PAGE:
Saturday, May 06, 2006


In Winsted, Connecticut, Christopher Seekins, 26, was arrested in October, 2005, for cultivating marijuana and possession of drug paraphenalia after police found 100 marijuana plants in his house, along with grow lights, fertilizers and portable heaters. Seekins said they were hemp and part of a research project.
After his arrest, Seekins painted images of the green leaf on his Victorian-style house, each accompanied by the word "hemp." Town officials say they received several complaints because Seekins' home on High Street is visible from Winsted's main thoroughfare.

Seekins has said the large leaves were painted in support of legalization of marijuana. He also believes in the usefulness of hemp, a biological relative of marijuana that is used in products from soap and cosmetics to rope and luggage.
Seekins has agreed to remove the marijuana paintings as part of a plea agreement with prosecutors to avoid jail time.
He pled guilty Thursday in Litchfield Superior Court to a charge of growing marijuana and Supervisory State's Attorney Andrew M. Wittstein agreed to three years probation. He was also barred from painting the leaves on his house again.

The state agreed to drop other charges, such as possession of marijuana with intent to sell. Seekins will have to perform 300 hours of community service and refrain from possessing or using illegal drugs.
UPDATE: Town says it not illegal to paint marijuana leaves on home.
Town officials said the marijuana paintings apparently do not conflict with local laws.

"There's nothing in the property maintenance code that deals with writing on your house," Joe Beadle, chief code enforcement officer, said.

This is a great example of how conservatives go about achieving their goals, such as outlawing abortion and imposing religion on government. In incremental steps, they break down the barriers that serve as sentinels against encroaching erosion of the rights themselves. In this instance, it's a first step in narrowing the Constitutional right of free speech. Seekins agreed to give up his right of free speech in order to stay out of prison. For cultivating marijuana. He lost his right as a citizen to participate in our democracy, a government of citizen-created laws. He is being denied the right to try to influence other citizens to change the law.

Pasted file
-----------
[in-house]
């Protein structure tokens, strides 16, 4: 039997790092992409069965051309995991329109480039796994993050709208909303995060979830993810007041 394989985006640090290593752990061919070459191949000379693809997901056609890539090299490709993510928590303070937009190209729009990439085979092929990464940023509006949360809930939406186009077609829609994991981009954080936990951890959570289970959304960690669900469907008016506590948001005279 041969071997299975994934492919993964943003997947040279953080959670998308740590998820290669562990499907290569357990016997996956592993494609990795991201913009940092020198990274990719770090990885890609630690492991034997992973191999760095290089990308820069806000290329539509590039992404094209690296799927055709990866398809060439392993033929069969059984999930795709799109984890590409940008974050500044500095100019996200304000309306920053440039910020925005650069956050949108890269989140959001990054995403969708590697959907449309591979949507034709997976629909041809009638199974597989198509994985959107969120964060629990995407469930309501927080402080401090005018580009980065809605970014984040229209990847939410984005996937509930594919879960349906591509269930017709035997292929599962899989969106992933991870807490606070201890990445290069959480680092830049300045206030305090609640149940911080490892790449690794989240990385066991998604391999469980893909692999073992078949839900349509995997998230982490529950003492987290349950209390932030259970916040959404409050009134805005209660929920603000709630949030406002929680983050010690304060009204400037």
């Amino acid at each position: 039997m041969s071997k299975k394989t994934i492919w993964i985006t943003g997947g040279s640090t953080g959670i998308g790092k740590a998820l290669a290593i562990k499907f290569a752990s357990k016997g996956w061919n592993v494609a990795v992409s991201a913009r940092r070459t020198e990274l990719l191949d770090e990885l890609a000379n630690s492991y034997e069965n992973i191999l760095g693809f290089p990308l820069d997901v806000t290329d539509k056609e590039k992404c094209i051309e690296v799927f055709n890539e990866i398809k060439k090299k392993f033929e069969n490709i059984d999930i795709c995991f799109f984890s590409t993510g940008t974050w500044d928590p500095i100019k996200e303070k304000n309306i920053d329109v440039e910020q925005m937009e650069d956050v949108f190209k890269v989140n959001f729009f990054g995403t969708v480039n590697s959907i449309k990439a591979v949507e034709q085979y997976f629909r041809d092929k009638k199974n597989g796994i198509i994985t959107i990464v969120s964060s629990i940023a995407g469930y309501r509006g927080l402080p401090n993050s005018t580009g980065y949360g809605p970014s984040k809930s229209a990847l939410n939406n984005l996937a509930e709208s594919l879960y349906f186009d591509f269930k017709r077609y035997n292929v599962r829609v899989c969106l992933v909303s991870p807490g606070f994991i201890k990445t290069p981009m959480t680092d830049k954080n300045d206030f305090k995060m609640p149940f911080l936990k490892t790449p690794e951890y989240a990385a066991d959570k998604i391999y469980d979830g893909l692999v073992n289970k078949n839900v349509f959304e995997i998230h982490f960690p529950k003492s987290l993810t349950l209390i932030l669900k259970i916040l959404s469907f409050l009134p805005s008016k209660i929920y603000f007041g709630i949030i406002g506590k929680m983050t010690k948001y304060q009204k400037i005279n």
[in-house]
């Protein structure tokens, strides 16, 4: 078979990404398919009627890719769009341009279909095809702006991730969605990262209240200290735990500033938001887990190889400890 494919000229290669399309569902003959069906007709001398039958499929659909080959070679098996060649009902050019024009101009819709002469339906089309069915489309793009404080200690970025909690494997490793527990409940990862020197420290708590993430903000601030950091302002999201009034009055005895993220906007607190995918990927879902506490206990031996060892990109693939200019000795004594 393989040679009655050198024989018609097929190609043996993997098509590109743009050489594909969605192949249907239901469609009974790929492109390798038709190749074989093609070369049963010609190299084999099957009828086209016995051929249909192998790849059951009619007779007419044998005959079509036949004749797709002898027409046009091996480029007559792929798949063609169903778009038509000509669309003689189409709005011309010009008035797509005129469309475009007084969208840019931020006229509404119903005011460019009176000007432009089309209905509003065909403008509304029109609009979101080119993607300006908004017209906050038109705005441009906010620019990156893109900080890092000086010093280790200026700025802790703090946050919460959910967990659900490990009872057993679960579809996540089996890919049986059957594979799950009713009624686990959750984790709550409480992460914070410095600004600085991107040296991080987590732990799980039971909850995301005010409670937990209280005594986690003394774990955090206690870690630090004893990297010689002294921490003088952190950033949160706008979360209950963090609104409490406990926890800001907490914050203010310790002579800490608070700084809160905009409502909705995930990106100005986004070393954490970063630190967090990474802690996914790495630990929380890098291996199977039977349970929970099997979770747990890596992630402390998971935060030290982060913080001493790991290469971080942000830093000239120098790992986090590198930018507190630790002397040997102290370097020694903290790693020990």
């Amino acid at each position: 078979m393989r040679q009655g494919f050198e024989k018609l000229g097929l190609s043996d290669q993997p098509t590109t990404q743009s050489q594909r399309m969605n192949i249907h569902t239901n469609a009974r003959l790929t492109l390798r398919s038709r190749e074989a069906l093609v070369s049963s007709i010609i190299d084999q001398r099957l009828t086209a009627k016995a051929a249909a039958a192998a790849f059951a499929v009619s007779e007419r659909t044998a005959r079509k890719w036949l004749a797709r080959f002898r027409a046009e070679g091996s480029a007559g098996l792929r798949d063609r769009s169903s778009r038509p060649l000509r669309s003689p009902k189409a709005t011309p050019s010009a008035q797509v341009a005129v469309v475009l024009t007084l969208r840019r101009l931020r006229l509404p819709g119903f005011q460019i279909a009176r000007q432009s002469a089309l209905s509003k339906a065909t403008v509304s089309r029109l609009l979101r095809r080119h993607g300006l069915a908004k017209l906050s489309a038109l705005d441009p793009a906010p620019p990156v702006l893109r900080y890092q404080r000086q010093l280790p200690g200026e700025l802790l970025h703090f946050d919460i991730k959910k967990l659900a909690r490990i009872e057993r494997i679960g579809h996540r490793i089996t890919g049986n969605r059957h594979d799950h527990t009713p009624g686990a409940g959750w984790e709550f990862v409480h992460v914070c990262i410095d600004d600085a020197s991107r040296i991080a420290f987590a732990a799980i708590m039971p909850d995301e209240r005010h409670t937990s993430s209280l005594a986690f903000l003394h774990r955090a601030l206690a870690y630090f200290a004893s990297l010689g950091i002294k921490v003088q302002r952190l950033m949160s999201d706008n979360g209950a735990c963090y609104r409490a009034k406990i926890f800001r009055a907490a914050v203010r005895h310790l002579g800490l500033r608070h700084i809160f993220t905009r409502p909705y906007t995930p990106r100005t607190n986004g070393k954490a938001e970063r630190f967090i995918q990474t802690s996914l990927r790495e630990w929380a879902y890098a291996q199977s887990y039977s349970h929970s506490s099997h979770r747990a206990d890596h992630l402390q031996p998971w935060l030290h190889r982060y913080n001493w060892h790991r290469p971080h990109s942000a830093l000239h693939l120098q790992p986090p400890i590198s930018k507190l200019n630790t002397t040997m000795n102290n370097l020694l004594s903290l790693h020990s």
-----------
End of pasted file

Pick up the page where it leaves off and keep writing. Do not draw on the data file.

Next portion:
I don't know Connecticut law, but I have no doubt that three things are going to happen:

1.) Seekins' neighbors are going to spend an inordinate amount of time with Winsted, Connecticut's City Attorney and the Winsted Town Council trying to enact an ordinance that would outlaw certain words and colors being painted on private property.

2.) Prosecutors (state and federal) are going to be using this case as a precedent for expanding on what they can force citizens to do, by imposing restrictions which on their face would never pass Constitutional-muster.

3.) All that anybody will remember about this case is that somebody got in trouble with the law for having painted pictures of marijuana plants on the side of a house, and that he had to remove them or go to jail. Human nature being what it is, citizens will accept another curb on their Constitutionally-guaranteed rights, believing that those in authority have the immutable right to do whatever they want.

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